The sun has long been thought to guide bird navigation as the second step in a two-stage process, in which determining position using a map is followed by course setting using a compass, both over unfamiliar and familiar terrain. The animals endogenous clock time-compensates the solar compass for the suns apparent movement throughout the day, and this allows predictable deflections in orientation to test for the compass influence using clock-shift manipulations. To examine the influence of the solar compass during a highly familiar navigational task, 24 clock-shifted homing pigeons were precision-tracked from a release site close to and in sight of their final goal, the colony loft. The resulting trajectories displayed significant partial deflection from the loft direction as predicted by either fast or slow clock-shift treatments. The partial deflection was also found to be stable along the entire trajectory indicating regular updating of orientation via input from the solar compass throughout the final approach flight to the loft. Our results demonstrate that time-compensated solar cues are deeply embedded in the way birds orient during homing flight, are accessed throughout the journey and on a remarkably fine-grained scale, and may be combined effectively simultaneously with direct guidance from familiar landmarks, even when birds are flying towards a directly visible goal.
A model-based prioritisation exercise has been carried out for the Water Framework Directive (WFD) implementation. The approach considers two aspects: the hazard of a certain chemical and its exposure levels, and focuses on aquatic ecosystems, but also takes into account hazards due to secondary poisoning, bioaccumulation through the food chain and potential human health effects. A list provided by EU Member States, Stakeholders and Non-Governmental Organizations comprising 2,034 substances was evaluated according to hazard and exposure criteria. Then 78 substances classified as "of high concern" where analysed and ranked in terms of risk ratio (Predicted Environmental Concentration/Predicted No-Effect Concentration). This exercise has been complemented by a monitoring-based prioritization exercise using data provided by Member States. The proposed approach constitutes the first step in setting the basis for an open modular screening tool that could be used for the next prioritization exercises foreseen by the WFD.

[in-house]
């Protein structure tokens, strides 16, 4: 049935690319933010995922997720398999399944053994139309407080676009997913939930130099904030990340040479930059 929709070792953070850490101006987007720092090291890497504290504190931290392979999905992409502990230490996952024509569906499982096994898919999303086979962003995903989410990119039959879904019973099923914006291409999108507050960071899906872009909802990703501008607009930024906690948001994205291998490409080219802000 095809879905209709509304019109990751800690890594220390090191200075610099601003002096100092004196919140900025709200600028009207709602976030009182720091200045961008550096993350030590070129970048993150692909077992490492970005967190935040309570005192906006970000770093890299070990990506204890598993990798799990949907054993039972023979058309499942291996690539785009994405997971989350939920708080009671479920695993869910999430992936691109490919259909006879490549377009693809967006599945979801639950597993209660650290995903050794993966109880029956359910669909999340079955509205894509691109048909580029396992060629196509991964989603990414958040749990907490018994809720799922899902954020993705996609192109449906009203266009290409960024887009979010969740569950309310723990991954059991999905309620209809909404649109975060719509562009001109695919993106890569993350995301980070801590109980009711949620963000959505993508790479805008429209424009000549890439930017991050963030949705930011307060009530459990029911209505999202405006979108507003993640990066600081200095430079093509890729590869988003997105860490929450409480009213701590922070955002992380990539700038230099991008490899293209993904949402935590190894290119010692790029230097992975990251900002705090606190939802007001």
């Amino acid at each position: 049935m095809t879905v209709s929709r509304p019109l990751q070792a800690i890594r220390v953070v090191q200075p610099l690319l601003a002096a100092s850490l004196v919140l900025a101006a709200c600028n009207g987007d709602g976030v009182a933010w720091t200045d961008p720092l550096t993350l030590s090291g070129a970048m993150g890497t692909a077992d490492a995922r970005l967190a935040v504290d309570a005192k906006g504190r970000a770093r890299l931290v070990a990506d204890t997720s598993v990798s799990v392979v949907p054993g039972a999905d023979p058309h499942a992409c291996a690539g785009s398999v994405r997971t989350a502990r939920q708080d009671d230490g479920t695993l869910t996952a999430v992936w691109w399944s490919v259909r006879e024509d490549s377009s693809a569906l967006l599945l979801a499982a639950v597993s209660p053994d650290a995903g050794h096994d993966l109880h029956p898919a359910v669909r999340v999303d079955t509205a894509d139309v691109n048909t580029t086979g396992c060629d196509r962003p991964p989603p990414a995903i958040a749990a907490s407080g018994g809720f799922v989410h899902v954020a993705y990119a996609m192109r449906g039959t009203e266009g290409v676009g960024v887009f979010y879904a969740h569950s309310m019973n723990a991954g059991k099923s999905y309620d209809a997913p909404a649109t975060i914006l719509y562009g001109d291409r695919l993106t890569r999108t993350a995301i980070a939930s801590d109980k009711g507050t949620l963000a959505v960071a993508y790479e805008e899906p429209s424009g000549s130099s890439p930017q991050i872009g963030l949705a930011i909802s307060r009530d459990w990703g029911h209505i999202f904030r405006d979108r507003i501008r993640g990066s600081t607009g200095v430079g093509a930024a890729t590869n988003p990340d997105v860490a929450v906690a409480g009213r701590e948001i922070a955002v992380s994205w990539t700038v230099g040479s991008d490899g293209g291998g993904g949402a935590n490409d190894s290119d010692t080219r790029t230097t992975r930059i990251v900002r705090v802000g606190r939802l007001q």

Arylamine N-acetyltansferase (NAT) from Mycobacterium tuberculosis (TBNAT) is a potential drug target for anti-tubercular therapy. Recombinant TBNAT is much less soluble and is produced in lower yields than the closely related NAT from Mycobacterium marinum (MMNAT). In order to explore MMNAT as a model for TBNAT in drug discovery, we compare the two mycobacterial NAT enzymes. Two site-directed mutants of MMNAT have been prepared and characterised: MMNAT71, Tyr --> Phe and MMNAT209, Met --> Thr, in which residues within 6 A of the active-site cysteine have been replaced with the corresponding residue from TBNAT. Two chimeric proteins have also been produced in which the third domain of MMNAT has been replaced by the third domain of TBNAT and vice versa. The activity profile of the chimeric proteins suggests a role for the third domain in the evolutionary divergence of NAT between these closely related mycobacterial species.
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